27 - 28 NOVEMBRE 2010
- 28 NOVEMBRE :
- BRUNEI : Kota-Batu - Bandar Seri Begawan - Museums officials have recently unearthed what is presumed to be the defensive wall and gate to Brunei's "ancient capital", Kota Batu, the Museums Department Director told The Brunei Times yesterday. They have also discovered intact earthenware believed to date back 500 to 600 years ago, with more artefacts, a palace, and a mosque expected to be found as work continues in developing and opening up the 14th to 17th century site to the public and to facilitate further research. Bantong Antaran said the construction of a shelter at the KB II site, located downhill of the tomb of Brunei's fifth ruler Sultan Bolkiah, had to be halted after discoveries of large wooden posts were made. "We've found wooden and stone structures there. We presume that it might have been a defensive stone wall and probably, some wooden gate to the Kota Batu complex," the director said. "Last Thursday, we found complete ceramic (artefacts) at one of the sites here," he added. It was believed that the artefacts were probably 500 to 600 years old.
- ALGERIE : Imedghassen - Incontestablement, le plus ancien tombeau royal berbère, mais aussi et surtout considéré par les spécialistes comme étant la première tentative pour l’édification d’un État en Afrique du Nord ; il est là depuis 25 siècles.Le tombeau berbère Imedghassen (IIIe siècle av. J.-C.) semble être condamné à ne jamais connaître le repos et la quiétude et surtout la prise en charge et la restauration mille fois promise et mille fois abandonnée et niée. Le tombeau a une forme typiquement berbère à degrés, c'est-à-dire une construction de forme cylindrique, surmontée d’un cône formé de gradins, il fait 59 m de diamètre et 18,50 m de hauteur, ce qui le distingue énormément de Bazinas, qu’on rencontre en Afrique du Nord, et qui ne dépasse pas un mètre de hauteur. Habillé d’un décor sobre qui rappelle la civilisation carthaginoise : 60 colonnes doriques surmontée d’une corniche dont la gorge est typiquement égyptienne. Une plate-forme au sommet supportait peut-être une sculpture : un lion, un chariot, un cavalier, souvent utilisé comme symbole dans la civilisation amazighe. Le côté est, un dallage forme un avant-corps, en partie revêtu d’un enduit pourpre. Selon les spécialistes, il ne peut s’agir que d’un lieu de culte. L’analyse de l’architecture du monument et les datations au radiocarbone, effectuées il y a une trentaine d’années par des spécialistes allemands, ont permis de faire remonter sa construction au début du IIIe siècle av. J.-C. Imedghassen n’a pu être que la sépulture d’un puissant monarque, selon le spécialiste de la préhistoire Gabriel Camps. Le repère chronologique de la situation du mausolée dans l’air de la mouvance de la dynastie amazighe des Massyles permet d’identifier le tombeau et le nom Imedghassen comme étant un ancêtre du roi Massinissa.
- INDE : Panipat - While the demolished Babri Masjid at Ayodhya is at the centre of India's longest-drawn legal row, an older one built by Babar survives in a forgotten battlezone, Panipat. The first mosque built by the Mughal ruler on his arrival in India is a modest, beautiful structure named Kabuli Bagh that comes nowhere close to the majesty of later Mughal architecture. Having watched the destruction at Ayodhya, caretakers of Kabuli Bagh masjid are mindful of falling prey to politics. ''There are people who have made repeated pleas to perform namaz five times a day but we have firmly said that this is not possible and they should go to court,'' said Ranvir Singh Shastri, registering officer of department of archaeology and museums, Chandigarh.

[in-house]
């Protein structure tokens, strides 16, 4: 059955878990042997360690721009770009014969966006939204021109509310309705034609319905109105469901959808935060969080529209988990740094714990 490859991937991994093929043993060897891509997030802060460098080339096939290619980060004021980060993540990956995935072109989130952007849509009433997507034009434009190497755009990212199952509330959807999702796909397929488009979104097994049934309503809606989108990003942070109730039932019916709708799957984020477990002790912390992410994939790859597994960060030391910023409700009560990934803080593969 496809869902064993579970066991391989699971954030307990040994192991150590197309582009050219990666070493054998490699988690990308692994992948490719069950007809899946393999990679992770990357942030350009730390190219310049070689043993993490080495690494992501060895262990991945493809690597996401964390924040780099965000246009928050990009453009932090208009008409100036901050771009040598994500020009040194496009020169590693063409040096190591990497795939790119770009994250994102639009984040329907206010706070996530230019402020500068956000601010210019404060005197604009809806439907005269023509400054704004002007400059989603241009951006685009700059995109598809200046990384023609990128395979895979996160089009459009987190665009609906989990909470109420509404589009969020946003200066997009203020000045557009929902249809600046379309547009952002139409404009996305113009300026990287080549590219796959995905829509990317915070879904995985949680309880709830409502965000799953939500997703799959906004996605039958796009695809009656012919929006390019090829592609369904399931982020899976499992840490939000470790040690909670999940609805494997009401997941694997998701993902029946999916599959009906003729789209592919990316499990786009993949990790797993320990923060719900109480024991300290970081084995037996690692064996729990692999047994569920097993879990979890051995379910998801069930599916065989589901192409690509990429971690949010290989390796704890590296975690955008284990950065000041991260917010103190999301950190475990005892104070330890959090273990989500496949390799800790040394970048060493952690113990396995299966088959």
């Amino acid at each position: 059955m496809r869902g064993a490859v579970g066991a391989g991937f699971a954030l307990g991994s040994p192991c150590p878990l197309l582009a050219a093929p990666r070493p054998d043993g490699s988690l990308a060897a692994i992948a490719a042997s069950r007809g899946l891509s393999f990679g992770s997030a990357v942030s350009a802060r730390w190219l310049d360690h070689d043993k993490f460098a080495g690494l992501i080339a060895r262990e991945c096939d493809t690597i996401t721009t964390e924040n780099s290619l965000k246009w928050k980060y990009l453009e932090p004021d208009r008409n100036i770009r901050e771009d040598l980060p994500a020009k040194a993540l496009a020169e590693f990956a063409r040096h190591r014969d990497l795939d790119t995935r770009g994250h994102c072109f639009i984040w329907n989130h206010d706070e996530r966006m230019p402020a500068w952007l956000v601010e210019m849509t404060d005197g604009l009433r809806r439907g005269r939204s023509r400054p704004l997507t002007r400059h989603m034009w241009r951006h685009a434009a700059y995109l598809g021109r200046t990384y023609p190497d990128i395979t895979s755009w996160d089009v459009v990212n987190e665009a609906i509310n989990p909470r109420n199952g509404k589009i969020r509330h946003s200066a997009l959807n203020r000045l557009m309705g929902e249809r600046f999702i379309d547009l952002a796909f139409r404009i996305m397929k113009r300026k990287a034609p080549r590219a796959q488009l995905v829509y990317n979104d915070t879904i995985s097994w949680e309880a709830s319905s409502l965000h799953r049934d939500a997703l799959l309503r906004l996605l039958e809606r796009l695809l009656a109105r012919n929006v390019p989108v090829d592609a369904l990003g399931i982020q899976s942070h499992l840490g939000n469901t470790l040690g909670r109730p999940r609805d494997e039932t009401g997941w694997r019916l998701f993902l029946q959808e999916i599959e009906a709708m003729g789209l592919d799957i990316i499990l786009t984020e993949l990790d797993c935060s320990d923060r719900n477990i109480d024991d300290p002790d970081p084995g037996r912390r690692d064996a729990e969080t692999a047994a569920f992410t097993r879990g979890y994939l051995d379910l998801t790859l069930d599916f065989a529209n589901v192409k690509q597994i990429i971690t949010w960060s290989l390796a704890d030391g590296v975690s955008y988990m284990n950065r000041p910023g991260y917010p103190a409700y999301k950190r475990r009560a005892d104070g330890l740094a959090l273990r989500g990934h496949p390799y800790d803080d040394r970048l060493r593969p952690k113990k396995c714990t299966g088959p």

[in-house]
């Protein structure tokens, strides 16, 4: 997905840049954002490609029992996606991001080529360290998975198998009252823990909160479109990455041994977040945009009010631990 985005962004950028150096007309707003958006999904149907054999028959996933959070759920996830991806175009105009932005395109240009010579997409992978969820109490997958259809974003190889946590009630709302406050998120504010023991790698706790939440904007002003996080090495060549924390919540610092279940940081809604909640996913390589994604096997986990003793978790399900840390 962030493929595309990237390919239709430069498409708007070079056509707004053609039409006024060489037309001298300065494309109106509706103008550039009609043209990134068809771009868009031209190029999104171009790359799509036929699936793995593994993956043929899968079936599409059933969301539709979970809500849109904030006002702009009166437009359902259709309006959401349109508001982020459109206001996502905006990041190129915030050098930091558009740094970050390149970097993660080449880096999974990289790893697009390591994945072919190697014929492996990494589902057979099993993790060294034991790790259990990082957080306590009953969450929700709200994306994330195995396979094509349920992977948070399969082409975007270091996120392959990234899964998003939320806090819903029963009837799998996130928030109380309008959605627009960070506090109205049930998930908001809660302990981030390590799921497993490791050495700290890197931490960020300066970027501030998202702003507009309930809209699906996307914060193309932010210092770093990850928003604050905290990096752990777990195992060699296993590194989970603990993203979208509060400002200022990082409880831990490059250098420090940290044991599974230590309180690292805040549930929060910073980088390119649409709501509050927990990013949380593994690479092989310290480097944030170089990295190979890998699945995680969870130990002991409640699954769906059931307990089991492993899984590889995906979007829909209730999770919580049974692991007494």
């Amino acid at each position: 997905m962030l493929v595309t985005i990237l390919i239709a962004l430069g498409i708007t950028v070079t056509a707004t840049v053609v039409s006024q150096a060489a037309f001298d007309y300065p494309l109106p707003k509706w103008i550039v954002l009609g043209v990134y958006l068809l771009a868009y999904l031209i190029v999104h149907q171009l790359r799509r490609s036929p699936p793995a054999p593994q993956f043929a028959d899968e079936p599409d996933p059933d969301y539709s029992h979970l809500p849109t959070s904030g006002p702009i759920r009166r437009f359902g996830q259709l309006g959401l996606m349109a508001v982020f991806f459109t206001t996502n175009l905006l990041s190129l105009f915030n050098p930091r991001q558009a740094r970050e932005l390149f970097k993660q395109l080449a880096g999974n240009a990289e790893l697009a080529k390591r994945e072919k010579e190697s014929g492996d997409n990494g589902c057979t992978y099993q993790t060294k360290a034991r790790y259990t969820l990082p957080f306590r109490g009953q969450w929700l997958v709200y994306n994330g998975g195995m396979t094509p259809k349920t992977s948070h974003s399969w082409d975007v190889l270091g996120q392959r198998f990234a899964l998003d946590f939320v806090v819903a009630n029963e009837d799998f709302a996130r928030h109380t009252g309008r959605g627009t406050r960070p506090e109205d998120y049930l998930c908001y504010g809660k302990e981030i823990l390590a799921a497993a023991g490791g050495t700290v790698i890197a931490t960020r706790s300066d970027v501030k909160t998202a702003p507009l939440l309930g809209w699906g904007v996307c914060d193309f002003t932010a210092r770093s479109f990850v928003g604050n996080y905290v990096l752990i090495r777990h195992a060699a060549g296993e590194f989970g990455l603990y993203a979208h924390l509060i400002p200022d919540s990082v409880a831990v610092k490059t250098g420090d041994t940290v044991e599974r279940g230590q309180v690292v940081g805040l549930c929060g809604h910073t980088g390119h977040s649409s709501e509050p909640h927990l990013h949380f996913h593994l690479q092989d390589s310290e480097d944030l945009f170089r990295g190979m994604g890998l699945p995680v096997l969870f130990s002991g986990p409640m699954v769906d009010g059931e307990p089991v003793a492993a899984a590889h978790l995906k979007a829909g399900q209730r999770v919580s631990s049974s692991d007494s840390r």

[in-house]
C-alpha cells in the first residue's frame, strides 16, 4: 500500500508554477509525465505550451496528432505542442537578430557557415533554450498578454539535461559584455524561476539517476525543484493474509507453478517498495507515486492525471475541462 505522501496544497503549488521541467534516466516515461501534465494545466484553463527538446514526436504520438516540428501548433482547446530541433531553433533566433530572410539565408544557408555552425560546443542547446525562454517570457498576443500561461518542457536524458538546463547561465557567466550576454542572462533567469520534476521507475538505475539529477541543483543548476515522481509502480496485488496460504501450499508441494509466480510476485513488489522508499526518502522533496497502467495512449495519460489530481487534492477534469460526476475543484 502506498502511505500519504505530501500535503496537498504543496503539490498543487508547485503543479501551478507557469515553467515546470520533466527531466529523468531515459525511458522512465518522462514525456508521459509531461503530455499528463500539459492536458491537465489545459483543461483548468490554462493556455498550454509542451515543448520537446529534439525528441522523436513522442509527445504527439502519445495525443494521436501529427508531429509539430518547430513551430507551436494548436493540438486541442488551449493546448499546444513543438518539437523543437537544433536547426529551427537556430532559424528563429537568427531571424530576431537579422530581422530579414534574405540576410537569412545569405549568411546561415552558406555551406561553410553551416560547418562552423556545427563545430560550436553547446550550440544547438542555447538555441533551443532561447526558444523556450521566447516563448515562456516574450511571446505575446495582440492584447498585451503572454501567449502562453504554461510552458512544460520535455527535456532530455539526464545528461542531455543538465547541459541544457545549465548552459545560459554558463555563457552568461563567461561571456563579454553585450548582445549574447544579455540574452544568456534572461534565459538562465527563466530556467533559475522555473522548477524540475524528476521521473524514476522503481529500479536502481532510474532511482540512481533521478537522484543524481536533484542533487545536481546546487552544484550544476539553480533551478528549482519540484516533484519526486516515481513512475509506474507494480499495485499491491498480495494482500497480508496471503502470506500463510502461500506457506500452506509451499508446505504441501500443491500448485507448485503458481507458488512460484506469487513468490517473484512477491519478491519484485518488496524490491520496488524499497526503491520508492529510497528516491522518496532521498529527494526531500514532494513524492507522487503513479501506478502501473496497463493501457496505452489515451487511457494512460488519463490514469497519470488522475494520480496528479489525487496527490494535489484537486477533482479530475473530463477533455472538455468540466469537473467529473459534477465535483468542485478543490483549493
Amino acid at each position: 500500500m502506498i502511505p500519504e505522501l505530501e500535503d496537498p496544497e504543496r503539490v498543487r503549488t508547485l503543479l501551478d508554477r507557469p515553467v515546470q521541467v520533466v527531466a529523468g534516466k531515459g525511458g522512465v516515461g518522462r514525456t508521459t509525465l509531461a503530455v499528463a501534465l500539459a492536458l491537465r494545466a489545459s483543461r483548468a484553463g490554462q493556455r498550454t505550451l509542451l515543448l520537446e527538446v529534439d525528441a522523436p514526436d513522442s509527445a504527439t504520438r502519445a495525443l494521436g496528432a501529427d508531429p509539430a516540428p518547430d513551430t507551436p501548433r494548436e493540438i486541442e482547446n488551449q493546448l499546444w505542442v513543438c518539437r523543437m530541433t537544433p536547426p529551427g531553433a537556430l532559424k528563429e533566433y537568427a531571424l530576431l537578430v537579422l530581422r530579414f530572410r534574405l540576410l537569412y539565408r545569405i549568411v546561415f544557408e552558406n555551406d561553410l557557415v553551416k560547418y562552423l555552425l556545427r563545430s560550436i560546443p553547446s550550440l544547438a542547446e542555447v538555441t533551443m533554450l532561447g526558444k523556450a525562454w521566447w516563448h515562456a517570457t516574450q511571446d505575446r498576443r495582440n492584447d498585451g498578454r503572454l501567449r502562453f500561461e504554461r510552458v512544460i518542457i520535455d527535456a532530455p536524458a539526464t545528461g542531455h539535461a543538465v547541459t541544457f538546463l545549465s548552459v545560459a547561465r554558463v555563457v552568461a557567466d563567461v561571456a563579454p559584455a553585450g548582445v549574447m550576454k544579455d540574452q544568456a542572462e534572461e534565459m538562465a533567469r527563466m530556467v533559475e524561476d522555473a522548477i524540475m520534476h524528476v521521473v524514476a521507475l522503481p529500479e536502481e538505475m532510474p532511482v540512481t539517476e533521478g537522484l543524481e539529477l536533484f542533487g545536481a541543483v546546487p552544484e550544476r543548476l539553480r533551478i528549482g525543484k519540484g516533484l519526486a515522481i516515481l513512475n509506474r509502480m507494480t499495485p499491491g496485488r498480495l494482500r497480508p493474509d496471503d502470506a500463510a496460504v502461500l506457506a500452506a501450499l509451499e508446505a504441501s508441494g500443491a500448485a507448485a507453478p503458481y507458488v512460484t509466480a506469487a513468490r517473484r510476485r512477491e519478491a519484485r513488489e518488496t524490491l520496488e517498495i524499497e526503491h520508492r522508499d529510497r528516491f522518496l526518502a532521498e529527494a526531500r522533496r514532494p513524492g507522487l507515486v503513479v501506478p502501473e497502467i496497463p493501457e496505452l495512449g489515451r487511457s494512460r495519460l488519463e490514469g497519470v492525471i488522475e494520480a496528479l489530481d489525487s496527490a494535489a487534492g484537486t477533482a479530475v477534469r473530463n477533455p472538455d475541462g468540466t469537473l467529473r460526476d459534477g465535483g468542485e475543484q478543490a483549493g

Built in 1526 after Babar defeated Ibrahim Lodhi in the first battle of Panipat, Kabuli Bagh is, in a sense, the original Babri Masjid. ''Its Timurid architecture is closest to Central Asian typology. It bears the stamp of Babar's persona more than the mosques in Ayodhya or Sambhal which are stylistically pre-Mughal,'' says architect Abha Narain Lambah who has studied the monument.
- 27 NOVEMBRE :
- ROYAUME-UNI : Trefael - A recent excavation programme at a standing stone known as Trefael, near Newport (south-west Wales) has revealed that what originally was a portal dolmen in later times was transformed in a standing stone, probably used as a ritual marker to guide communities through a scared landscape. This solitary stone has over 75 cupmarks gouged onto its upper surface. Following the complete exposure of the capstone through excavation, it is now considered by several astronomers that the distribution of the cupmarks may represent a section of the night sky that includes the star constellations of Cassiopeia, Orion, Sirius and of course the North Star. Following this exciting discovery, a targeted excavation confirmed the site to be a portal dolmen, revealing also a significant cairn deposit within the eastern and northern sections of the trench. Uniquely, a clear vertical cut was found in section, running parallel with the dip of the former capstone suggesting that the cairn had been excavated into and the capstone set and packed within the existing cairn, probably used as a standing stone during the Early Bronze Age (c. 2000-1700 cal. BCE) when Western Britain was introduced to a new set of burial-ritual monuments. Finds were not unexpectedly meagre and included medieval and post-medieval pottery sherds and two Mesolithic shale beads; identical to those found at the nearby Mesolithic coastal settlement of Nab Head.